Can you submit a claim for prior art after a patent is issued or can prior art be used to protect a business against patent infringement ?

  • What do you mean with prior art. I get the impression you use the word differently than common use for patents, i. e. publications that were availeble to the public before a certain patent application was filed. Could you clarify your question please?
    – zip
    Commented Mar 2, 2016 at 0:34

3 Answers 3


In the United States, anyone can place a written statement in the file of a patent at any time, even after the issuance of the patent, that discloses prior art that may be relevant to the enforceability of the patent. The written statement is merely placed in the file, the patent itself will not be directly affected.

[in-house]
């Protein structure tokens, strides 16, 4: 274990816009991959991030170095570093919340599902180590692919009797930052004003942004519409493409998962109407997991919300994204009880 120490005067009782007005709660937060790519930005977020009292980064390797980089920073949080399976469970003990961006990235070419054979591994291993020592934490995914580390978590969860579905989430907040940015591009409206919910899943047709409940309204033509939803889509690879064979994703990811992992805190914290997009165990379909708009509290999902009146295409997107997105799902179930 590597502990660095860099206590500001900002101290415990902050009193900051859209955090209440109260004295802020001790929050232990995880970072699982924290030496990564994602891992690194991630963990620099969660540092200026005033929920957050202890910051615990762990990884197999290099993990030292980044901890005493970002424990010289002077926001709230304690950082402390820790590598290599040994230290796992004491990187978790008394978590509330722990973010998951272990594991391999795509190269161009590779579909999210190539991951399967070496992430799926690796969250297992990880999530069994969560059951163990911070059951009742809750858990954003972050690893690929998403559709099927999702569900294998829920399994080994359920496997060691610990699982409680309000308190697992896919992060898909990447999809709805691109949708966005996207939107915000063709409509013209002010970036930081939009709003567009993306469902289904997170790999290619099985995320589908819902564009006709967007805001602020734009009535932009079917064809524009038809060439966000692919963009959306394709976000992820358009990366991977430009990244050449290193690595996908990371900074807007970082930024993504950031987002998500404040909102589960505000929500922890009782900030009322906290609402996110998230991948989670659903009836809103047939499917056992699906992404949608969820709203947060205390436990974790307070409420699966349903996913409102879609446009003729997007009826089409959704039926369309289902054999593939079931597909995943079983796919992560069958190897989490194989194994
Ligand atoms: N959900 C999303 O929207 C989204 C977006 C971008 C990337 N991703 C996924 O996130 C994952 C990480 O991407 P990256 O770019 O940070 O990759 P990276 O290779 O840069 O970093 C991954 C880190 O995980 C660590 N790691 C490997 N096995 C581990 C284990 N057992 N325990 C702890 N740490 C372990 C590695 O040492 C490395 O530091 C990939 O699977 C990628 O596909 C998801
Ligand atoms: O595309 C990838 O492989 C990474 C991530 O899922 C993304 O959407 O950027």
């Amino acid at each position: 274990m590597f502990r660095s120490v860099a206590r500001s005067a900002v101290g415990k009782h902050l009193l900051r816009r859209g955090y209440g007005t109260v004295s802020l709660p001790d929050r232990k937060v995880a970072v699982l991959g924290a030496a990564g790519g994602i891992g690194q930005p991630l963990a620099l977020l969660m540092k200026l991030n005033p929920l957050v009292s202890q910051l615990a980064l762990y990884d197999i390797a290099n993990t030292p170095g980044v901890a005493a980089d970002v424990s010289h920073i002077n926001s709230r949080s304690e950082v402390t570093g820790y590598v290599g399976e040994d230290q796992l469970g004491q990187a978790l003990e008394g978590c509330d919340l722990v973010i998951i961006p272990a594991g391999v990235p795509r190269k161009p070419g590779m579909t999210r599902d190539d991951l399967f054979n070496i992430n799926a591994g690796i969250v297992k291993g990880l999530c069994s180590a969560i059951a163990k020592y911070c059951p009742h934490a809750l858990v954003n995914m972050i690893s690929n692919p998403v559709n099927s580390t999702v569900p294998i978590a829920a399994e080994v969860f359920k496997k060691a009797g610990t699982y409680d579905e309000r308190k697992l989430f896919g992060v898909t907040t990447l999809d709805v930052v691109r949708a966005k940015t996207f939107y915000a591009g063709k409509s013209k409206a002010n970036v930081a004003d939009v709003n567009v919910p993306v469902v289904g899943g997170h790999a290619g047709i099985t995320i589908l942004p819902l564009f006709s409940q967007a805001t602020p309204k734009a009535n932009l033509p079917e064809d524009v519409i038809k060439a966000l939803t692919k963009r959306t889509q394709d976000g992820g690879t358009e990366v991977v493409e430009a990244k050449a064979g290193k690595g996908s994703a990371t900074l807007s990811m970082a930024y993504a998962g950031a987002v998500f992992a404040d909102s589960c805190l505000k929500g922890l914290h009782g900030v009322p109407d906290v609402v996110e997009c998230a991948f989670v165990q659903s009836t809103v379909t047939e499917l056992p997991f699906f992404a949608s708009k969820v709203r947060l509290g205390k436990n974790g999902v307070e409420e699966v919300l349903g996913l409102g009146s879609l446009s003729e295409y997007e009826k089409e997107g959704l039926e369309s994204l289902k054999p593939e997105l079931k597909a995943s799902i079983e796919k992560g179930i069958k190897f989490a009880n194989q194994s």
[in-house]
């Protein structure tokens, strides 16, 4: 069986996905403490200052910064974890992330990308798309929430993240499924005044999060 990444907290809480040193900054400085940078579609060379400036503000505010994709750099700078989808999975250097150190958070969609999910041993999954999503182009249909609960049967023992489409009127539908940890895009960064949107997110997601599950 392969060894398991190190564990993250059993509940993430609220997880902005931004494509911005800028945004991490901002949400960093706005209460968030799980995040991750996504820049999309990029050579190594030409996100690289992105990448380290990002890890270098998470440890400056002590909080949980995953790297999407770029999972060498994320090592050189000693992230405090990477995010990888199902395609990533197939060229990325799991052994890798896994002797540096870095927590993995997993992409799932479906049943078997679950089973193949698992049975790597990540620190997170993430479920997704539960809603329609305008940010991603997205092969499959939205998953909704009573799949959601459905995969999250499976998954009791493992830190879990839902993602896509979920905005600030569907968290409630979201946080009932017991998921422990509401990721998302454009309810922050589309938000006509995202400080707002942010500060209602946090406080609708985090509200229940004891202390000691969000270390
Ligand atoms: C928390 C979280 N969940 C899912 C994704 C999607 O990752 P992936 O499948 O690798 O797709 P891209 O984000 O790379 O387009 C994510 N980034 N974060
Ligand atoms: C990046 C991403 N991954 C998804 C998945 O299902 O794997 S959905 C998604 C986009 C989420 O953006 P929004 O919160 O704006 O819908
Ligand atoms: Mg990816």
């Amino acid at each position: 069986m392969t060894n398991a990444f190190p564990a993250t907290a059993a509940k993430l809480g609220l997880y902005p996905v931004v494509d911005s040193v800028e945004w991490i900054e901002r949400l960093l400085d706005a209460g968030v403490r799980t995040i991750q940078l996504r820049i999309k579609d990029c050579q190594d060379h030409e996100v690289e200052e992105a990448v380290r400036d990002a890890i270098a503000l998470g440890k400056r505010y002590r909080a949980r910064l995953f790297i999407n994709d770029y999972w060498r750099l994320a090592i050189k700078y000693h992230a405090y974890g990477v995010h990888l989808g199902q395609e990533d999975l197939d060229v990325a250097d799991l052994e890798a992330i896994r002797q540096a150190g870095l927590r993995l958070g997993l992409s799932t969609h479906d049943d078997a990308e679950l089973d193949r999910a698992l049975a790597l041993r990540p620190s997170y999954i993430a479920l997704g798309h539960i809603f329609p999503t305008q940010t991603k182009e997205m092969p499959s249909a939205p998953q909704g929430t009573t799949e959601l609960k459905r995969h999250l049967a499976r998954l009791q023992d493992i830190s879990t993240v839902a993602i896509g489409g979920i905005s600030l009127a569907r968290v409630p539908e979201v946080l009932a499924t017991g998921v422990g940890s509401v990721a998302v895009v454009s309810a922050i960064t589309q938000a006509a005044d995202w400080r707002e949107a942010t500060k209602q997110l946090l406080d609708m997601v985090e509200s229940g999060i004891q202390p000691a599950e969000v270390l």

37 CFR 1.501 Citation of prior art and written statements in patent files. (a) Information content of submission: At any time during the period of enforceability of a patent, any person may file a written submission with the Office under this section, which is directed to the following information: (1) Prior art consisting of patents or printed publications which the person making the submission believes to have a bearing on the patentability of any claim of the patent; or (2) Statements of the patent owner filed by the patent owner in a proceeding before a Federal court or the Office in which the patent owner took a position on the scope of any claim of the patent. Any statement submitted under this paragraph must be accompanied by any other documents, pleadings, or evidence from the proceeding in which the statement was filed that address the written statement, and such statement and accompanying information under this paragraph must be submitted in redacted form to exclude information subject to an applicable protective order. (3) Submissions under paragraph (a)(2) of this section must identify: (i) The forum and proceeding in which patent owner filed each statement; (ii) The specific papers and portions of the papers submitted that contain the statements; and (iii) How each statement submitted is a statement in which patent owner took a position on the scope of any claim in the patent.